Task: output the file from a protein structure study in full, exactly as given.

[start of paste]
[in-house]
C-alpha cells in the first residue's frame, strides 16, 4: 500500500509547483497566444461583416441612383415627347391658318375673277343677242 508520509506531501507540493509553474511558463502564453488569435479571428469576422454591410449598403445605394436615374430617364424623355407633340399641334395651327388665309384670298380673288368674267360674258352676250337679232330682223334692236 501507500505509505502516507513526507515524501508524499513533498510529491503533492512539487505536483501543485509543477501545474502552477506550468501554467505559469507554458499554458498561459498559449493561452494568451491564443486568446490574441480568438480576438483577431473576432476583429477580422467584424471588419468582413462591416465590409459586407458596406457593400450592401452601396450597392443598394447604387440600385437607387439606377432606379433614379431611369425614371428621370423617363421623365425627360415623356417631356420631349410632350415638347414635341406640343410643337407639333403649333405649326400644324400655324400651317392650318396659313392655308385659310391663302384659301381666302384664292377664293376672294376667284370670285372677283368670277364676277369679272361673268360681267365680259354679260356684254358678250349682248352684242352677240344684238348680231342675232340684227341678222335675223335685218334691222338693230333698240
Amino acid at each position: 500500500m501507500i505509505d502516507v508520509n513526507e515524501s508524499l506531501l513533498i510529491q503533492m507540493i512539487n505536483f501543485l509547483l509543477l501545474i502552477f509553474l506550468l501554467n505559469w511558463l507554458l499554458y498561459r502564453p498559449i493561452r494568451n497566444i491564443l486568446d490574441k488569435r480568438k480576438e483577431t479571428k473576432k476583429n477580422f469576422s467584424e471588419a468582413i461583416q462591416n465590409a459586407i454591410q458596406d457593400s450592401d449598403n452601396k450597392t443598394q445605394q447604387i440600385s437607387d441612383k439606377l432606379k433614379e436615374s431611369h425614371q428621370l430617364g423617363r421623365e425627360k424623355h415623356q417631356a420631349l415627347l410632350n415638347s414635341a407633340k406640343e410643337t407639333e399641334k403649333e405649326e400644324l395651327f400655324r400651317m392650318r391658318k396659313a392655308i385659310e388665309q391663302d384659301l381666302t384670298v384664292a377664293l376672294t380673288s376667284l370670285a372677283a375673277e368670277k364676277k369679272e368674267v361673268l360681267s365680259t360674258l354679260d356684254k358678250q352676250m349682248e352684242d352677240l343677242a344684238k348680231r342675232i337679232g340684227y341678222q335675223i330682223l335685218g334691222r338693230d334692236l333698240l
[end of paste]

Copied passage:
[in-house]
C-alpha cells in the first residue's frame, strides 16, 4: 500500500509547483497566444461583416441612383415627347391658318375673277343677242 508520509506531501507540493509553474511558463502564453488569435479571428469576422454591410449598403445605394436615374430617364424623355407633340399641334395651327388665309384670298380673288368674267360674258352676250337679232330682223334692236 501507500505509505502516507513526507515524501508524499513533498510529491503533492512539487505536483501543485509543477501545474502552477506550468501554467505559469507554458499554458498561459498559449493561452494568451491564443486568446490574441480568438480576438483577431473576432476583429477580422467584424471588419468582413462591416465590409459586407458596406457593400450592401452601396450597392443598394447604387440600385437607387439606377432606379433614379431611369425614371428621370423617363421623365425627360415623356417631356420631349410632350415638347414635341406640343410643337407639333403649333405649326400644324400655324400651317392650318396659313392655308385659310391663302384659301381666302384664292377664293376672294376667284370670285372677283368670277364676277369679272361673268360681267365680259354679260356684254358678250349682248352684242352677240344684238348680231342675232340684227341678222335675223335685218334691222338693230333698240
Amino acid at each position: 500500500m501507500i505509505d502516507v508520509n513526507e515524501s508524499l506531501l513533498i510529491q503533492m507540493i512539487n505536483f501543485l509547483l509543477l501545474i502552477f509553474l506550468l501554467n505559469w511558463l507554458l499554458y498561459r502564453p498559449i493561452r494568451n497566444i491564443l486568446d490574441k488569435r480568438k480576438e483577431t479571428k473576432k476583429n477580422f469576422s467584424e471588419a468582413i461583416q462591416n465590409a459586407i454591410q458596406d457593400s450592401d449598403n452601396k450597392t443598394q445605394q447604387i440600385s437607387d441612383k439606377l432606379k433614379e436615374s431611369h425614371q428621370l430617364g423617363r421623365e425627360k424623355h415623356q417631356a420631349l415627347l410632350n415638347s414635341a407633340k406640343e410643337t407639333e399641334k403649333e405649326e400644324l395651327f400655324r400651317m392650318r391658318k396659313a392655308i385659310e388665309q391663302d384659301l381666302t384670298v384664292a377664293l376672294t380673288s376667284l370670285a372677283a375673277e368670277k364676277k369679272e368674267v361673268l360681267s365680259t360674258l354679260d356684254k358678250q352676250m349682248e352684242d352677240l343677242a344684238k348680231r342675232i337679232g340684227y341678222q335675223i330682223l335685218g334691222r338693230d334692236l333698240l